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TORONTO, January 1, 2022 / CNW / – Healthcare will once again be a major focus in 2022, as the pandemic enters Year 3, Ontario disconnects fax machines and requests for decriminalization of possession of small quantities of controlled substances are considered by Ottawa. Watch for these important healthcare milestones compiled by the Ontario Medical Association at the start of the new year.

Ontario Medical Association logo (CNW Group / Ontario Medical Association)

January 1st: Ontario increases the minimum wage to $ 15 an hour of $ 14.35. Evidence shows that increases in the minimum wage improve the economic security of families, one of the main social determinants of health.

January 1st: The Ontario government is disconnecting public service fax machines. The fax machine has been around since 1843, and it survived even when email transformed communications. But from 2022, 1,500 telephone and fax lines will no longer be available to civil servants in the province. Doctors, pharmacies and hospitals are also increasingly turning to digital communications.

January 4th: Ontarians will be required to use a QR code and the Verify Ontario app in settings where proof of vaccination is required, such as restaurants and other high-risk businesses. The QR code can be used digitally or by printing a hard copy. People with a medical exemption will also need a verified certificate with a QR code.

March 28: Ontario had been planned to lift mask wearing requirements in indoor public spaces and to lift all other vaccine proof requirements. Omicron’s surge may result in continued restrictions.

May 7: The Canada Caregiver Recovery Benefit, which extended the caregiver benefit from 42 weeks to 44, and the Canada Sickness Recovery Benefit, which extended this benefit from four to six weeks, are set to expire. as the federal government ends income supports introduced to help people unable to work for reasons related to COVID-19.

1st of August: Temporary paid sick leave ends at Ontario employees whose employers generally do not provide them. This means that employers will no longer be reimbursed through the Workers’ Income Protection Benefit program for time off work for workers sick with COVID-19 or who are vaccinated. Ottawa, meanwhile, has introduced legislation to provide hundreds of thousands of federally regulated private sector workers with 10 days of sick pay.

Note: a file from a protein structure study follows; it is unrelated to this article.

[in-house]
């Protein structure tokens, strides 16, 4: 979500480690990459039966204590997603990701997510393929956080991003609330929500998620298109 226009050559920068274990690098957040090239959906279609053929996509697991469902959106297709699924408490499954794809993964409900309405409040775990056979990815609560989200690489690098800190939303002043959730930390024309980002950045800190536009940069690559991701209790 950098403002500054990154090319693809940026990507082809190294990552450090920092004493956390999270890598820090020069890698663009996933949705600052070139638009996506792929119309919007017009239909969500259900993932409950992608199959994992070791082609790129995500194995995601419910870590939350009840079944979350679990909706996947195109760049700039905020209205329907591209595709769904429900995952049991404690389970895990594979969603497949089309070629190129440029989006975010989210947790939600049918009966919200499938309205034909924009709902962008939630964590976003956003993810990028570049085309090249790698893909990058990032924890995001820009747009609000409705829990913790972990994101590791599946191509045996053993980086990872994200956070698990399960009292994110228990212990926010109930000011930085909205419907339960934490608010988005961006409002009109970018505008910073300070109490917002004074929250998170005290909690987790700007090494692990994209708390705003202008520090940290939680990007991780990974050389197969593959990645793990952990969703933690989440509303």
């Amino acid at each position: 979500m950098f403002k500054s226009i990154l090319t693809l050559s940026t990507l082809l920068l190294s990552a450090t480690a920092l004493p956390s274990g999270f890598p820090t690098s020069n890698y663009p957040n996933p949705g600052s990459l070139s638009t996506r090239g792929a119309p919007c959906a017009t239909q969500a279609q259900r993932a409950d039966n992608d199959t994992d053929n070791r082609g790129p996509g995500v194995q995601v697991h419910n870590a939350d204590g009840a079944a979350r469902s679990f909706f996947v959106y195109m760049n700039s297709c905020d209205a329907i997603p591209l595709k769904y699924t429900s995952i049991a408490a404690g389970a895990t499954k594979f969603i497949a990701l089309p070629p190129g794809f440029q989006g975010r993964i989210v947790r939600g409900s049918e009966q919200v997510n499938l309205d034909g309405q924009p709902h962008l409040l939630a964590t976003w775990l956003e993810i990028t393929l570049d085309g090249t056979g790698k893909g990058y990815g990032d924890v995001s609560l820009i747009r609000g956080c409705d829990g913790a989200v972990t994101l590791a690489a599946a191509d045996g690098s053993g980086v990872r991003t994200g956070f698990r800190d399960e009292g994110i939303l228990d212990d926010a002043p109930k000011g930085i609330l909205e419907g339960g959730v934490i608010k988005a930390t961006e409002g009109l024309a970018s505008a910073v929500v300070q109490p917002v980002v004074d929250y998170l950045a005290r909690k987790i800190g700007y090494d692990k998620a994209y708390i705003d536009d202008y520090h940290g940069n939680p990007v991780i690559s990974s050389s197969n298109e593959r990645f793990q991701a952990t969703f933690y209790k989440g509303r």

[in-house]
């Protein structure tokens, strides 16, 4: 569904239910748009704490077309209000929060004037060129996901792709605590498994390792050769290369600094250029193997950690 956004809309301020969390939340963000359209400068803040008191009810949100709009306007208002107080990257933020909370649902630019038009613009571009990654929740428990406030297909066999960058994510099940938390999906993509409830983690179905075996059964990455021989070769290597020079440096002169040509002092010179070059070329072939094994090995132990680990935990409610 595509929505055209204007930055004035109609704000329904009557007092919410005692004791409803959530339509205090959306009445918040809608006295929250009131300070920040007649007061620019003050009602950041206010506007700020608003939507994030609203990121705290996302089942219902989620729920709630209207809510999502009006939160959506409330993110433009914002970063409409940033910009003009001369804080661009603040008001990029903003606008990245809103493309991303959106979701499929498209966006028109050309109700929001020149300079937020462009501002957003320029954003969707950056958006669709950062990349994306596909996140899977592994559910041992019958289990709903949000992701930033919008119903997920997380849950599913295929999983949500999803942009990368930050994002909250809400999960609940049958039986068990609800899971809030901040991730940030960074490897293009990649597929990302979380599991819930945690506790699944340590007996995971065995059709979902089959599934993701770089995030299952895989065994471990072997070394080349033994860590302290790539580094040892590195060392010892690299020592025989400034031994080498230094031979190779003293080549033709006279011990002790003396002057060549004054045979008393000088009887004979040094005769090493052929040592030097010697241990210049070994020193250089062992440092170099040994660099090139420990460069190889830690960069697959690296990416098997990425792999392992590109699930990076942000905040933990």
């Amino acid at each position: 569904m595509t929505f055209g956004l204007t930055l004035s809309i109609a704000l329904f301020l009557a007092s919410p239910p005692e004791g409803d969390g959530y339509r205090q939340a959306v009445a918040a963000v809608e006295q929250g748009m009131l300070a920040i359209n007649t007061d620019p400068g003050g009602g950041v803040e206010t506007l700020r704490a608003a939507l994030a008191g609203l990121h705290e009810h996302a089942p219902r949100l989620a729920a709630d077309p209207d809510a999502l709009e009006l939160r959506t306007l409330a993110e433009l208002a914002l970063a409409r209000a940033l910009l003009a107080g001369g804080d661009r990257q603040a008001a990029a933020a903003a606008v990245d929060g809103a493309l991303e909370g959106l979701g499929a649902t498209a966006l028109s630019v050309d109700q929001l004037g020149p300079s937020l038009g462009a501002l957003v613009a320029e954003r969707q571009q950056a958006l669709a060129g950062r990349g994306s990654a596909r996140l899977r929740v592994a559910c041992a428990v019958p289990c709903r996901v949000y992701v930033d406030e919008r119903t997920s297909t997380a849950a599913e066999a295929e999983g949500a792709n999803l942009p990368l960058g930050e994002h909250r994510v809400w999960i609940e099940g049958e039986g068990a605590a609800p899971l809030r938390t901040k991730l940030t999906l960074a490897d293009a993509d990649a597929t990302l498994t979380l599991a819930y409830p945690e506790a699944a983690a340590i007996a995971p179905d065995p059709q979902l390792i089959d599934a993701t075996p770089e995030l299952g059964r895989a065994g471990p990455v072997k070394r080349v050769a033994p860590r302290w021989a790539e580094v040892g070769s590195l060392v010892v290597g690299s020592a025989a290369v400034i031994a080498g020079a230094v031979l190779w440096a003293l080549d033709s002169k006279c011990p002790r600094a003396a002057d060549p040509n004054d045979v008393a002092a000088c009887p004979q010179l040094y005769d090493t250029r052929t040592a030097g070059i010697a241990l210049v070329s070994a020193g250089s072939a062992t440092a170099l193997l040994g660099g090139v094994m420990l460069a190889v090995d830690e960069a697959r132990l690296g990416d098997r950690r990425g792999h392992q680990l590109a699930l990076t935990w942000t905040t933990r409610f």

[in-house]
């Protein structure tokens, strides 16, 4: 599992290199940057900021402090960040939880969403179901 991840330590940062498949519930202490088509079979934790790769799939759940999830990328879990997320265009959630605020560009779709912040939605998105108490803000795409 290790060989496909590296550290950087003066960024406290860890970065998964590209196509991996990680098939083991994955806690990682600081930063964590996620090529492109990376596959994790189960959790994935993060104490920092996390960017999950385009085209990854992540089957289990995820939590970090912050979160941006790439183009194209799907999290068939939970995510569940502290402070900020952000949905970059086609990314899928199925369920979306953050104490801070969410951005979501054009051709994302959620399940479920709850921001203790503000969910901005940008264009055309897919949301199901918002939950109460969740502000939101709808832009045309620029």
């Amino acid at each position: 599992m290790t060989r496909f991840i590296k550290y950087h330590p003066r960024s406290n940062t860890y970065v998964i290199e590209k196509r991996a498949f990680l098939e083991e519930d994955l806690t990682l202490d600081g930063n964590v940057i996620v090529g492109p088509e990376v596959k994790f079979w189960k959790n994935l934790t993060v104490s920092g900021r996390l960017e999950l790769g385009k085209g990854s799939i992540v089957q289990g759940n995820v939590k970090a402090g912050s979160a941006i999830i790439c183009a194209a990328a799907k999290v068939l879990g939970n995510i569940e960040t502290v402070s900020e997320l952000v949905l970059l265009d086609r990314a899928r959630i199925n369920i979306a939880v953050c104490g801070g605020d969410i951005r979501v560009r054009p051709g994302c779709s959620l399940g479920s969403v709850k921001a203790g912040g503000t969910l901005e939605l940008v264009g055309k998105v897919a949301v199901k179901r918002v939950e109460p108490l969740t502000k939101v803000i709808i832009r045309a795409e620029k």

2022: New federal measures in effect to increase penalties for those who harass or intimidate healthcare workers and patients, including doubling the maximum jail term for bullying to 10 years. Abuse and threats of violence against health workers escalated as anger over immunization warrants and other public health measures spread, and protests outside hospitals prevented ‘access for patients and health workers.

2022: Health Canada should decide whether it will grant the requested exemptions from the Controlled Drugs and Substances Act to decriminalize personal possession of small amounts of controlled substances. The requests were made by Vancouver, the province of British Columbia and the City of Toronto. These jurisdictions argue that decriminalizing the possession of small amounts of illegal drugs will help fight the escalating crisis of opioid overdoses, other drug poisoning deaths and addictions.

2022: Doctors and other healthcare workers will continue to work despite a backlog of nearly 20 million medical services created by the COVID-19 pandemic – more than one patient service for every Ontarian, from youngest to oldest. These delayed services include preventive care, cancer screening, surgeries and procedures, routine vaccinations, and diagnostic tests such as MRIs and CT scans, mammograms and colonoscopies. The backlog will take years to clear up. Learn more about the backlog.

2022: If Ontario’s long-term care bill and amended retirement home act pass, long-term care home inspectors would be empowered to issue compliance orders immediately. The government could suspend a license and install a long-term care supervisor to resume operations without having to revoke a license. The number of inspectors would double with the hiring of 193 inspectors by the fall and the maximum fines for provincial offenses would also be doubled, reaching $ 1 million for a second offense.

About the OMA

The Ontario Medical Association represents from ontario Over 43,000 physicians, medical students and retired physicians, advocating and supporting physicians while strengthening the leadership role of physicians in patient care. Our vision is to be the trusted voice in transformation from ontario health care system.

SOURCE Ontario Medical Association



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